As with many sensational stories, this one turned out to be inaccurate. Cacao trees aren’t going extinct. But a warmer, drier climate in the rain forests of West Africa — the world’s leading producer of cacao — may soon pose a threat to the region’s farmland.
The region’s changing climate also seems to have exacerbated a more immediate threat to the crop’s cultivation: cocoa swollen shoot virus disease, which is spread by a pencil eraser-sized insect known as the mealybug that feeds upon the sap of cacao trees.
The bug seems to thrive as temperatures rise.
“Pests are like the canaries of the mine for climate change,” says Dr. Christian Bunn, a postdoctoral fellow with the International Center for Tropical Agriculture in Palmira, Colombia. “Their diseases are often the first symptom of climate change.”
Bunn added that there have been previous booms and busts in cacao production. “Brazil was the largest producer until pests weren’t containable anymore, then there was a similar trend in Indonesia,” he said. “The question in West Africa now is: can it be contained?”
The institute’s work starts with light-pink cacao flowers taken from trees grown on a plantation near Miami and then shipped to Berkeley. The tiny flowers may hold the key to making cacao trees more tolerant of weather extremes and more resistant to disease.
Scientists at the institute remove cells from the petals, sterilize them to kill off fungi or germs, and then place single plant cells into culture dishes. From there, the scientists plan to use the gene-editing tools in an attempt to create mutations within the DNA inside the cells, which would then grow into cacao trees; one or more of these many gene-edited trees may prove superior at resisting disease.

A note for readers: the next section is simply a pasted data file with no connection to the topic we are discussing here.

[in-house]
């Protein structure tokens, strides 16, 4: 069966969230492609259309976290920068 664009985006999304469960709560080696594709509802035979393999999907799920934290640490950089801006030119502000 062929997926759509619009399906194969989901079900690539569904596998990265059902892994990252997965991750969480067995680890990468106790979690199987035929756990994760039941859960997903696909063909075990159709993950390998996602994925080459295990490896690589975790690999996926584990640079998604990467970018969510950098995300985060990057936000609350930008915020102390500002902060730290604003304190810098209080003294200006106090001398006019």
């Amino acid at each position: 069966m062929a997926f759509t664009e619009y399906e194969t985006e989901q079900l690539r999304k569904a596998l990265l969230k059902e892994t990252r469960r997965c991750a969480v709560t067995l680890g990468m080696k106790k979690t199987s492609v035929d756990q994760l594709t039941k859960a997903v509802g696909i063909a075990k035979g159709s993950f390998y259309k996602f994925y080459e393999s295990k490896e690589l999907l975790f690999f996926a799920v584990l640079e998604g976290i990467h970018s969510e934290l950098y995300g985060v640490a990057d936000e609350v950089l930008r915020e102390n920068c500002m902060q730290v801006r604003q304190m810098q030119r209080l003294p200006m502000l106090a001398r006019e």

At some point, the scientists might even be able to engineer trees whose flowers bloom at different temperatures, or trees with higher yields of cacao beans.
Dr. Brian Staskawicz, the institute’s science director, says it can take up to a decade to grow copies of a gene-edited crop and test them under real-world growing conditions to see if they are, in fact, more resistant to disease then ordinary plants.
And since cacao is a tree rather than a crop that’s planted annually, the road to rescuing it from the grip of nature might be even longer.
The sooner more of those flowers get tested, Staskawicz says, the sooner the scientists might be able to apply these genetic engineering techniques out on the farm — a sweet prospect for cacao farmers and chocolate lovers alike.
Bunn agrees. “I don’t believe in silver bullets,” he says. “But CRISPR must be part of the toolbox to reduce the unavoidable losses of crops to climate change.”